The boss behind Dundee’s decommissioning jobs drive has accused the Scottish Government of endangering the city’s efforts by “throwing taxpayers’ money” at their rivals.
The SNP administration is set to announce a major investment in Shetland’s Dales Voe after designating it the “optimal UK location” for breaking up North Sea platforms.
Callum Falconer, the chief executive of Dundeecom, a public-private partnership set up to create the new decommissioning industry in the city, launched a scathing attack on ministers, saying the city’s bid “may well be compromised by this uneven playing field that is being created by the government”.
“We are really creating a decommissioning-ready city in Dundee and this is all on the back of private enterprise,” he told The Courier.
“Meanwhile in Shetland the government are throwing taxpayers’ money at other facilities and showcasing them as the place to go.
“That is the uneven playing field that I am talking about.
“Why are the government showcasing Shetland when we are trying to do business in Dundee?
“Private enterprise is being compromised by frivolous spending of public money on a facility that probably won’t return anything like the return it will need to justify this huge investment.
“Everybody in Dundee is investing their time and their money and then what happens, the government and the Oil and Gas Authority go off on their own little frolic – and say ‘actually this (Shetland) is where you should be doing your businesses’.”
Decommissioning involves dismantling oil and gas installations and industry bosses predict it will bring hundreds of jobs to the city.
The emerging North Sea sector could be worth £40 billion in total up until 2040, although most of that will be for offshore work such as removing pipelines.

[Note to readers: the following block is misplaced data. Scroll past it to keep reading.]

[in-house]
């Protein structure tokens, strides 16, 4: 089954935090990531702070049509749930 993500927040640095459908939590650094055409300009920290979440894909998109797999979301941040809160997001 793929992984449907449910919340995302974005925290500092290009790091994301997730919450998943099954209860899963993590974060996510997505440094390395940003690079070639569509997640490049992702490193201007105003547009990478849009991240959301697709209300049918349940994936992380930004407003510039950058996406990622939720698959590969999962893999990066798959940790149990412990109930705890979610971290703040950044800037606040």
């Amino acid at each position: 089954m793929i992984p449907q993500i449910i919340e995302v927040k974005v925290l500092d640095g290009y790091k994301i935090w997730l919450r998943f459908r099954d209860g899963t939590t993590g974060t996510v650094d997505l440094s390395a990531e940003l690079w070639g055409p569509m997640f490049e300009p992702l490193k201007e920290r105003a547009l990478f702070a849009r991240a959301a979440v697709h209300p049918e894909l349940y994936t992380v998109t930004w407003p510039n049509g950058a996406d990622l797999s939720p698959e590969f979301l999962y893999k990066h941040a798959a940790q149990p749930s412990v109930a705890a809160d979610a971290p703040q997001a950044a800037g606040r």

Nicola Sturgeon’s programme for government published last week promised to establish a deep water port in Scotland to compete with European facilities.
It read: “Our 2018 deep water feasibility study has identified Dales Voe in Shetland as the optimal UK location and we will continue to work collaboratively with the UK Government, the port, and industry to move work forward to create a facility and unlock the business opportunities this will provide.”
An Aberdeen-based decommissioning analyst, who wanted to remain anonymous, said the announcement “confirms Dundee’s marginal status” as a decommissioning base for the major fields in the northern North Sea, although it “may still have a role” for the central North Sea.
Energy economist Tony Mackay, a former Aberdeen professor, said missing out on the designation is “not necessarily bad news for Dundee”.
“There are other decom contracts which Dundee could win,” Mr Mackay said.
“The city has two big advantages over Shetland in that it has a large, skilled local labour force and local markets for the decommissioned equipment.”
Stuart Wallace, from Forth Ports, said the Port of Dundee is “well positioned” for taking decom work and there is “already job creation” with businesses based on site.
A Scottish Government spokesman said: “We support the ambitions of Dundee as a location for decommissioning.
“The market is diverse and includes smaller platforms, subsea infrastructure and floating infrastructure that does not require a deep water port.
“Dundee is well placed to compete for this work.
“A deep water port, acting as a transfer hub, may even benefit Dundee if the Scottish market works collaboratively as we strongly support.”